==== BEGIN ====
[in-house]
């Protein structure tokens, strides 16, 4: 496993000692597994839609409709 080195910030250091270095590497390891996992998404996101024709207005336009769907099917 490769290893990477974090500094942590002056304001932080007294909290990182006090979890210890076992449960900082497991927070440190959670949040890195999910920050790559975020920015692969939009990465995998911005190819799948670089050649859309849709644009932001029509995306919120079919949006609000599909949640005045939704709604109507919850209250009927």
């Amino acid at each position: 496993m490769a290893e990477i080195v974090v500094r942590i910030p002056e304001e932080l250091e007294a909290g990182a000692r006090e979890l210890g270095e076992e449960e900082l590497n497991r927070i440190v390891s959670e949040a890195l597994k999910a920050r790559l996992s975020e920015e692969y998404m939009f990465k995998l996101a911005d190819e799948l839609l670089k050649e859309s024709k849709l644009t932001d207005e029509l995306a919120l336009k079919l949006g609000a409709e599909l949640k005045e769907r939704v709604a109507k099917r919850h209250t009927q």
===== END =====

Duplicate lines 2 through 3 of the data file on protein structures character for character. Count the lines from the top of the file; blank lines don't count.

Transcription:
């Protein structure tokens, strides 16, 4: 496993000692597994839609409709 080195910030250091270095590497390891996992998404996101024709207005336009769907099917 490769290893990477974090500094942590002056304001932080007294909290990182006090979890210890076992449960900082497991927070440190959670949040890195999910920050790559975020920015692969939009990465995998911005190819799948670089050649859309849709644009932001029509995306919120079919949006609000599909949640005045939704709604109507919850209250009927």
């Amino acid at each position: 496993m490769a290893e990477i080195v974090v500094r942590i910030p002056e304001e932080l250091e007294a909290g990182a000692r006090e979890l210890g270095e076992e449960e900082l590497n497991r927070i440190v390891s959670e949040a890195l597994k999910a920050r790559l996992s975020e920015e692969y998404m939009f990465k995998l996101a911005d190819e799948l839609l670089k050649e859309s024709k849709l644009t932001d207005e029509l995306a919120l336009k079919l949006g609000a409709e599909l949640k005045e769907r939704v709604a109507k099917r919850h209250t009927q």